• House Baratheon is split, with the bulk of bannermen’s forces going to the younger brother, Renly Baratheon, until his mysterious assassination. They then join with Stannis until his defeat at The Battle of the Blackwater. after which they are largely out of commission.
  • House Tyrell initially allies with King Renly via marriage. After Renly’s death, they join with the Lannisters by marriage, and are a major power in King’s Landing.
  • House Tully is attacked by the Lannisters at the start of the war, and quickly align with House Stark when Robb enters the conflict. They are left mostly leaderless, although still technically independent, after the Red Wedding.

  • House Frey are bannermen to House Tully, although neutral until House Stark allies with them via engagement, and House Bolton via marriage. They withdraw after Robb breaks the engagement, then betray and murder the King in the North alongside the Boltons when he attempts to rebuild the alliance.
  • House Greyjoy declares independence and attempts to win by attacking the Stark forces in the North.
  • House Arryn and House Martell remain deliberately neutral throughout the war.
  • House Targaryen is busy freeing slaves half a world away.

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24 Comments

  • Well, I generally see no point in explaining War of Five Kings at this moment. This article would have its use two-three years ago, but now is just telling viewers what they already knew. And, on top of that, it has some mistakes. Wo5K didn’t start with Catelyn’s arrest of Tyrion, it started with death of Jon Arryn and subsequent Jaime attemoting to kill Bran. These two actions set in motion the events between Lannisters and Starks in Wo5K.

    All in all, as I said, this article would have its purpose two-three years ago. Now, it is just “let me tell you what you have seen it”.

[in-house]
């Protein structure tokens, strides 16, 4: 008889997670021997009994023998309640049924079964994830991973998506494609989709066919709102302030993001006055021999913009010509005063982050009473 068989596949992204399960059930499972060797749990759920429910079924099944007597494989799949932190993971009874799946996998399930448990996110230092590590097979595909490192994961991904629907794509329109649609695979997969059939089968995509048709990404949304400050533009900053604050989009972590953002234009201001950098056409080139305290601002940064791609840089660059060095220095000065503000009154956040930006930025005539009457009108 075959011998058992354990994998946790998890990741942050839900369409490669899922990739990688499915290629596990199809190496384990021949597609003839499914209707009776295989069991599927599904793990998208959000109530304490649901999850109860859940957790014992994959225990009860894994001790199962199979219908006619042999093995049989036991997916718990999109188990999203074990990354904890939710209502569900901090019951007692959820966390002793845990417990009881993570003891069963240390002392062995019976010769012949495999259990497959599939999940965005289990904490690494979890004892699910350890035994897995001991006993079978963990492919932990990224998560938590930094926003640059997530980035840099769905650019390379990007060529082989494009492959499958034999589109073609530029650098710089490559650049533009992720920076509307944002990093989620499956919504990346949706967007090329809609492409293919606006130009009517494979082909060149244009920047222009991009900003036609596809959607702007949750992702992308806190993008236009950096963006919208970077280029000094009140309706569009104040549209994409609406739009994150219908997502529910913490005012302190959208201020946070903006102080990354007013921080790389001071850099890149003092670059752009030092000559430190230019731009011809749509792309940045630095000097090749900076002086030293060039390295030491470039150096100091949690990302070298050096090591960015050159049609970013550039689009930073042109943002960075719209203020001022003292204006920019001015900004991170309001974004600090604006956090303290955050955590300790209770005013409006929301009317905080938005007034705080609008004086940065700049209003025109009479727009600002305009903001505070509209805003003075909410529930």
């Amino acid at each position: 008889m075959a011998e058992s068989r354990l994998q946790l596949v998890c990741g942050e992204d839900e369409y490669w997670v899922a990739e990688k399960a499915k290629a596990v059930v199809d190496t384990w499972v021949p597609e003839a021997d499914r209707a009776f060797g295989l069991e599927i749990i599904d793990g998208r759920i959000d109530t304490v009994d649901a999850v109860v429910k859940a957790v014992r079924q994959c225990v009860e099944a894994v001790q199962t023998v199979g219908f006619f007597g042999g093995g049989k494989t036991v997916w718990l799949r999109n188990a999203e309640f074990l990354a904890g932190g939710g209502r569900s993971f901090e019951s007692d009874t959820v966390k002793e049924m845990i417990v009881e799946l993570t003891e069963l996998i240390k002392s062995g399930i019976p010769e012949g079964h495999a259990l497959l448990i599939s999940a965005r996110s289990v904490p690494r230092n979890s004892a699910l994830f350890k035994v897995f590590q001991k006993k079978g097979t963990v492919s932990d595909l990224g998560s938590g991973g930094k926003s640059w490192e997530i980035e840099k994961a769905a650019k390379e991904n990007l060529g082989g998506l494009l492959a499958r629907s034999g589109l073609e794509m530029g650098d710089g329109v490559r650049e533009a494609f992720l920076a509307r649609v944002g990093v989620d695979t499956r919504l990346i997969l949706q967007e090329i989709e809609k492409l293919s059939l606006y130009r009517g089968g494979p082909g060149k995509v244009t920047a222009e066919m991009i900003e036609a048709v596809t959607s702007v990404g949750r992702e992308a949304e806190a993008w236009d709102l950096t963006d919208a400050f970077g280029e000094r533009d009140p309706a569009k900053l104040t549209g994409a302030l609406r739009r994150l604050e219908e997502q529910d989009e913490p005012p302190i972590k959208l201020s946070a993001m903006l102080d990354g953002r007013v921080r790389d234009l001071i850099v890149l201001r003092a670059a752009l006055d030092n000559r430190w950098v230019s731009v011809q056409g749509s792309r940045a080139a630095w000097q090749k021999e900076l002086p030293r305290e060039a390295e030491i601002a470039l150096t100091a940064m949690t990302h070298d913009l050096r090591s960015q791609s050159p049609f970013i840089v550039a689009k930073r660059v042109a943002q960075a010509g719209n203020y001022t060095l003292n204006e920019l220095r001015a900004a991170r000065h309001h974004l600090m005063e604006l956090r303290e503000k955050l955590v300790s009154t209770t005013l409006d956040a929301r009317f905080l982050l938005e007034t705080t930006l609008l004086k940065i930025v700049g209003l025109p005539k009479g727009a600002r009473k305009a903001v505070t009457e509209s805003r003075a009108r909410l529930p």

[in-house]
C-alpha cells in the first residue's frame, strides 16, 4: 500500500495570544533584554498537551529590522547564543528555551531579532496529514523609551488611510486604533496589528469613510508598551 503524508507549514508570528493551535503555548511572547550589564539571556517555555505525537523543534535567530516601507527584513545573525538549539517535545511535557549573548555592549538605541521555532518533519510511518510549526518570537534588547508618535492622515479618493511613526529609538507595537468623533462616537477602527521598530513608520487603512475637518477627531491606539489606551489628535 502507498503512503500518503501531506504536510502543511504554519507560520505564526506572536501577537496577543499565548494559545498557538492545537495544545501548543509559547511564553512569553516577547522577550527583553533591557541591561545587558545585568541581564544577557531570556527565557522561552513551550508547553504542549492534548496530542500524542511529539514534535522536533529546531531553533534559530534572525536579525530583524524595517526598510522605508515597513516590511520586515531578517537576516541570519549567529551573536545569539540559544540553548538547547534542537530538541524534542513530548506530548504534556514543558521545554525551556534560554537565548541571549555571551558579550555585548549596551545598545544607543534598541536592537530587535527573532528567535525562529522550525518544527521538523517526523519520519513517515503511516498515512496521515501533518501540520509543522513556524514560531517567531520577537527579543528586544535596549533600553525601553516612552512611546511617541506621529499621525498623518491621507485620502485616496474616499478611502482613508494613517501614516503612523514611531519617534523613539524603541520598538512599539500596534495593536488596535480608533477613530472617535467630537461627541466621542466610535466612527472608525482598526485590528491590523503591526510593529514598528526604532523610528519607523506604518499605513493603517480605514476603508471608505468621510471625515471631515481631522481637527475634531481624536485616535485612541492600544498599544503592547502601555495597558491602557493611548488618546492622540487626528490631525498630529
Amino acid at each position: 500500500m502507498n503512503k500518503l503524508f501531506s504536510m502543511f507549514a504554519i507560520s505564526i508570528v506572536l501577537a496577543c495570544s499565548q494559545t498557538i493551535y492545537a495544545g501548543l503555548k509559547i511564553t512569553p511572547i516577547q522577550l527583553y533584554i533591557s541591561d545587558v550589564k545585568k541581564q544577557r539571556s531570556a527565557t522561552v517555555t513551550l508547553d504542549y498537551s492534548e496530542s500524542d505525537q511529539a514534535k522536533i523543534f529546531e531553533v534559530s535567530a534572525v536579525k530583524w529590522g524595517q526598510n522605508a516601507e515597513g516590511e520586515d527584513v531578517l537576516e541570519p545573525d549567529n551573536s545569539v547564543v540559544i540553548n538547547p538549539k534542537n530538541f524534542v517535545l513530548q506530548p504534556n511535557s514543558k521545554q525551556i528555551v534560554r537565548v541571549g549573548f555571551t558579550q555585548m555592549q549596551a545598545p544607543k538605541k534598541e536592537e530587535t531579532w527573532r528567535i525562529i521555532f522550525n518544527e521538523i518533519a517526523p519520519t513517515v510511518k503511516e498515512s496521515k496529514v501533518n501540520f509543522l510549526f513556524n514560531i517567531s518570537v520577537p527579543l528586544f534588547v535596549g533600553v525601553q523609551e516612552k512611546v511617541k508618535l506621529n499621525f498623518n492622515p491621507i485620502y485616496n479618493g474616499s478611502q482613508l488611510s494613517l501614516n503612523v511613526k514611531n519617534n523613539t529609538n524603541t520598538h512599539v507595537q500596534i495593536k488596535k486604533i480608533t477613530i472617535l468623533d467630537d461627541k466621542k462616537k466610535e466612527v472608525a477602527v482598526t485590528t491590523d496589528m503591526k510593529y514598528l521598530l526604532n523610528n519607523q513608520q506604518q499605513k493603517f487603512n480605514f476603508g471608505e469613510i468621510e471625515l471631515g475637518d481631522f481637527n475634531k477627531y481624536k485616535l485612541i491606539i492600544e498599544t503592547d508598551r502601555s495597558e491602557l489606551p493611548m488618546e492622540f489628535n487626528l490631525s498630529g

• The only explanation I see for this article , is the fact that GoT’s new game will be released in a few days and it’s set in War of the Five Kings .

  • How was the peace under Robert fragile? No one was after his throne or wanted independance, except the Iron Islands. But while Robert was alive he had 5 great houses behind him. Or with regard to the Lannisters perhaps just not opposed to him.
    The war of the five kings stemms from the question in succession. Just like Dance of Dragons or the Blackfyre Rebellion did.

    • nap-Desaix,

      I’d hesitate to describe it as anything but fragile, to be honest, especially given that the violence was starting before Robert even died. He also had to deal with a major rebellion in the 15 years of his rule. There’s also the great scene where he asks Cersei what’s held the Seven Kingdoms together and she responds “our marriage.”

      I mean, maybe you don’t, but I see the whole first season/book as having an air of inevitability to them. Westeros has recovered from Robert’s Rebellion sufficiently that it can start another war to finish off the half-peace gained by Robert after overthrowing the only unified dynasty the Seven Kingdoms have ever known.